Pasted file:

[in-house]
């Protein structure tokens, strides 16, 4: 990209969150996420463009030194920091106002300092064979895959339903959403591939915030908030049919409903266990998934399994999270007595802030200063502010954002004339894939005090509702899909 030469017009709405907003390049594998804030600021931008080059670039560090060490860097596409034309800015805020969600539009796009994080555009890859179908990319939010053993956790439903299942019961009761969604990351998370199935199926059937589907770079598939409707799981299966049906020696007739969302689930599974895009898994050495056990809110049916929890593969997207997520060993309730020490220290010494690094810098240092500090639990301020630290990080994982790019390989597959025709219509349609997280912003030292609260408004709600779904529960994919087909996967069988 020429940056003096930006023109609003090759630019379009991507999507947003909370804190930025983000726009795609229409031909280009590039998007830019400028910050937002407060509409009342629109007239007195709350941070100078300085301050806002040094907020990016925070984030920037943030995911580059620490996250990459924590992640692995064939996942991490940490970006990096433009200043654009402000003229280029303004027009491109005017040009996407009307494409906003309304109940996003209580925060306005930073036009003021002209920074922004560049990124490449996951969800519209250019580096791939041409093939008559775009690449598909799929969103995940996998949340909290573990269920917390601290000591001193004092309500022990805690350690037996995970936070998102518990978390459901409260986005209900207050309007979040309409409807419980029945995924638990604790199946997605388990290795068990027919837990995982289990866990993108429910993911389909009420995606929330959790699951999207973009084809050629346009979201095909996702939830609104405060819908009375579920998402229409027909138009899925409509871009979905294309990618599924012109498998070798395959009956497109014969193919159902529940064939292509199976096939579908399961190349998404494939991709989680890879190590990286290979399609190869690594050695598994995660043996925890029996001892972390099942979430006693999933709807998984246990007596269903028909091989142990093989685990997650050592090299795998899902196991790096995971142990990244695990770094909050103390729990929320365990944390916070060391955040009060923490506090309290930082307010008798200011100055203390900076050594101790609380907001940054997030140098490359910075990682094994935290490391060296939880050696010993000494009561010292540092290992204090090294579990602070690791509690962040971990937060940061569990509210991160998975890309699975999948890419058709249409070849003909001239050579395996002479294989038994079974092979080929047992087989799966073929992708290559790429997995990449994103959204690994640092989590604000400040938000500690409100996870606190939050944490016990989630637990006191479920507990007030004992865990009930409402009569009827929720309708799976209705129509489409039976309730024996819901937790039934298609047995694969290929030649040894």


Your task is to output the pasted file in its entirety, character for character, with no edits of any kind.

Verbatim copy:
[in-house]
């Protein structure tokens, strides 16, 4: 990209969150996420463009030194920091106002300092064979895959339903959403591939915030908030049919409903266990998934399994999270007595802030200063502010954002004339894939005090509702899909 030469017009709405907003390049594998804030600021931008080059670039560090060490860097596409034309800015805020969600539009796009994080555009890859179908990319939010053993956790439903299942019961009761969604990351998370199935199926059937589907770079598939409707799981299966049906020696007739969302689930599974895009898994050495056990809110049916929890593969997207997520060993309730020490220290010494690094810098240092500090639990301020630290990080994982790019390989597959025709219509349609997280912003030292609260408004709600779904529960994919087909996967069988 020429940056003096930006023109609003090759630019379009991507999507947003909370804190930025983000726009795609229409031909280009590039998007830019400028910050937002407060509409009342629109007239007195709350941070100078300085301050806002040094907020990016925070984030920037943030995911580059620490996250990459924590992640692995064939996942991490940490970006990096433009200043654009402000003229280029303004027009491109005017040009996407009307494409906003309304109940996003209580925060306005930073036009003021002209920074922004560049990124490449996951969800519209250019580096791939041409093939008559775009690449598909799929969103995940996998949340909290573990269920917390601290000591001193004092309500022990805690350690037996995970936070998102518990978390459901409260986005209900207050309007979040309409409807419980029945995924638990604790199946997605388990290795068990027919837990995982289990866990993108429910993911389909009420995606929330959790699951999207973009084809050629346009979201095909996702939830609104405060819908009375579920998402229409027909138009899925409509871009979905294309990618599924012109498998070798395959009956497109014969193919159902529940064939292509199976096939579908399961190349998404494939991709989680890879190590990286290979399609190869690594050695598994995660043996925890029996001892972390099942979430006693999933709807998984246990007596269903028909091989142990093989685990997650050592090299795998899902196991790096995971142990990244695990770094909050103390729990929320365990944390916070060391955040009060923490506090309290930082307010008798200011100055203390900076050594101790609380907001940054997030140098490359910075990682094994935290490391060296939880050696010993000494009561010292540092290992204090090294579990602070690791509690962040971990937060940061569990509210991160998975890309699975999948890419058709249409070849003909001239050579395996002479294989038994079974092979080929047992087989799966073929992708290559790429997995990449994103959204690994640092989590604000400040938000500690409100996870606190939050944490016990989630637990006191479920507990007030004992865990009930409402009569009827929720309708799976209705129509489409039976309730024996819901937790039934298609047995694969290929030649040894």